Sen. Lindsey Graham (R-S.C.) has retained Donald Trump’s former White House counsel Don McGahn to pursue his newly refiled federal lawsuit challenging a subpoena in connection with a special grand jury investigation on attempts to overturn the 2020 election results.
In July, Graham filed a federal lawsuit in South Carolina seeking to quash an order forcing him to testify before a special grand jury empaneled by Fulton County District Attorney Fani Willis (D). Graham, then and now, has argued that he’s “immune” under the U.S. Constitution’s speech or debate clause, a portion of which states that members of Congress “shall not be questioned in any other place.”
“The Clause provides Senator Graham both an immunity and privilege in this context because the testimony sought relates to matters within the legislative sphere,” Graham’s attorneys E. Bart Daniel and Matt Austin wrote in their initial memorandum. “Sovereign immunity also precludes state court process against Senator Graham given the acts occurred within his official capacity.”
The senator withdrew his first lawsuit seeking to prevent his testimony, from Aug. 2 to Aug. 30, after the DA’s office argued that Graham filed his action prematurely and in the wrong court.
On Friday, Graham refiled the litigation in the Northern District of Georgia — and noticeably expanded his legal team. The signature line of his notice of removal continues to show Daniel and Austin on his team, along with a three attorneys from the multibillion-dollar law firm Jones Day.
On the signature line is Atlanta-based counsel Brian Lea, and McGahn’s application for pro hac vice in the case is said to be “forthcoming.”
During his tenure as Trump’s White House counsel, McGahn notably contended with his own lengthy wrangling against a subpoena served against him. The Democratic-led House of Representatives sought to compel his testimony on Trump’s efforts to stymie the Russia investigation, leading to seesaw rulings by the U.S. Court of Appeals for the D.C. Circuit. The litigation over that dispute ultimately settled.
When Graham’s lawsuit was still alive in South Carolina, the district attorney’s office argued that the senator jumped the gun because he had not yet been served with the subpoena. New filings reveal that this step has been completed.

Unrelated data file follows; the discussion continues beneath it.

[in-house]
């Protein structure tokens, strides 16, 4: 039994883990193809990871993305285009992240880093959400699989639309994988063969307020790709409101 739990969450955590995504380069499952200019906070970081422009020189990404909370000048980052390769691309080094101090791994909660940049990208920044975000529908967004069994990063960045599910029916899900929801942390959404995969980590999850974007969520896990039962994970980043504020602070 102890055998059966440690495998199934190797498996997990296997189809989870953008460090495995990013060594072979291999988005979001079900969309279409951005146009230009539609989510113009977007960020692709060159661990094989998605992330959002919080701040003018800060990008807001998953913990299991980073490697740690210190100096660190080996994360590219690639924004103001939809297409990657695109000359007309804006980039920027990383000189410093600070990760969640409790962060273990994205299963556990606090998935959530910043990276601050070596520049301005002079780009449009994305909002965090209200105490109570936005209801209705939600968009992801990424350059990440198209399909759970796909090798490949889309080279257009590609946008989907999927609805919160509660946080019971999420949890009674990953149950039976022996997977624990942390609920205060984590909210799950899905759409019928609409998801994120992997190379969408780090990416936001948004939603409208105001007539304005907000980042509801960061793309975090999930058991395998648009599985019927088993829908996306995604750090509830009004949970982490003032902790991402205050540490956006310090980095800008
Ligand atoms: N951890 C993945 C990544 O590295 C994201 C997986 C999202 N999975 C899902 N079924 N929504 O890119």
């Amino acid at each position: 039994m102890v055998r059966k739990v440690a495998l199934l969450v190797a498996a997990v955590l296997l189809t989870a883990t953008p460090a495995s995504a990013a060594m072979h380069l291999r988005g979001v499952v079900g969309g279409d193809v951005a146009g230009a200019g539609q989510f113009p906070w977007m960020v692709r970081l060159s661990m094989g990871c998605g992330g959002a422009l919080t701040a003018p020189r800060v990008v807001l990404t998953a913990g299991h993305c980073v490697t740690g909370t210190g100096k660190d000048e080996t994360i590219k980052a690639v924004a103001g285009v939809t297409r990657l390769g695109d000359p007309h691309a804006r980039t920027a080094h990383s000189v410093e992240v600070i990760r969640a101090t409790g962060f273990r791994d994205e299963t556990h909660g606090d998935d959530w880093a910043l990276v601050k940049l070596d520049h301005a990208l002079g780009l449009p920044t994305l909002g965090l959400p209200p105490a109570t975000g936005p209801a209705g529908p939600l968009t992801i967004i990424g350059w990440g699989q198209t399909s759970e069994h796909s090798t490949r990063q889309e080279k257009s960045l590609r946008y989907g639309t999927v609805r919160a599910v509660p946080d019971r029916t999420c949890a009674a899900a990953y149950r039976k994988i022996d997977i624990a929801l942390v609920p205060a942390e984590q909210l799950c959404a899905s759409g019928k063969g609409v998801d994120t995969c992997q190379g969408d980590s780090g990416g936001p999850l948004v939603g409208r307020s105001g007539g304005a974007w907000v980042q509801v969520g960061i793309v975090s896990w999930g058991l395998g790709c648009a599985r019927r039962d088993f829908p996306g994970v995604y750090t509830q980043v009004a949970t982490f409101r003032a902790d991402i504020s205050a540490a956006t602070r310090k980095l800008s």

“Senator Graham accepted service of this Subpoena on July 27, 2022,” the filing states.
The notice of removal reiterates his arguments pursuant to the Constitution’s speech or debate clause.
“In defense against being forced to testify in front of a state-court investigative body, Senator Graham raises constitutional issues that the Framers thought were ‘indispensably necessary’ to a functioning Republic—namely, that legislators ‘should enjoy the fullest liberty of speech, and that [they] should be protected from the resentment of every one, however powerful, to whom the exercise of that liberty may occasion offense,'” the filing states.
“More specifically, the subpoena the District Attorney has directed at Senator Graham requires him to appear and testify in Georgia about activities he performed as a United States Senator and then-Chairman of the Senate Judiciary Committee,” it continues. “Prior process related to the Subpoena, including the Certificate, confirms that the District Attorney believes Senator Graham is a witness relevant the Special Purpose Grand Jury’s investigation based on two alleged phone calls to ‘Georgia Secretary of State Brad Raffensperger and members of his staff in the weeks following the November 2020 election in Georgia.'”
Raffensperger, a Republican, resisted Trump’s pressure to “find 11,780 votes,” the precise margin the former president needed to overturn Joe Biden’s victory in Georgia.
One of those staffers, that state’s voting systems manager Gabriel Sterling (R), told CNN that Graham “had questions about our [electoral] process.”
“We answered the questions about that process,” Sterling added.
Graham claims those questions fall into his oversight duties as a lawmaker as then-Chairman of the Senate Judiciary Committee. The DA’s court filings suggest that Graham, who is not an elected representative of Georgia, only had been seeking a “more favorable outcome” for Trump.
Willis’s spokesman Jeff DiSantis indicated that the district attorney will reply through her legal filings.
“The District Attorney will respond in federal court as appropriate, and expects Mr. Graham to testify before the Fulton County Special Purpose Grand Jury,” DiSantis told Law&Crime.
McGahn did not respond to an email requesting comment.
Read the filings below:
(Photo by Drew Angerer/Getty Images)
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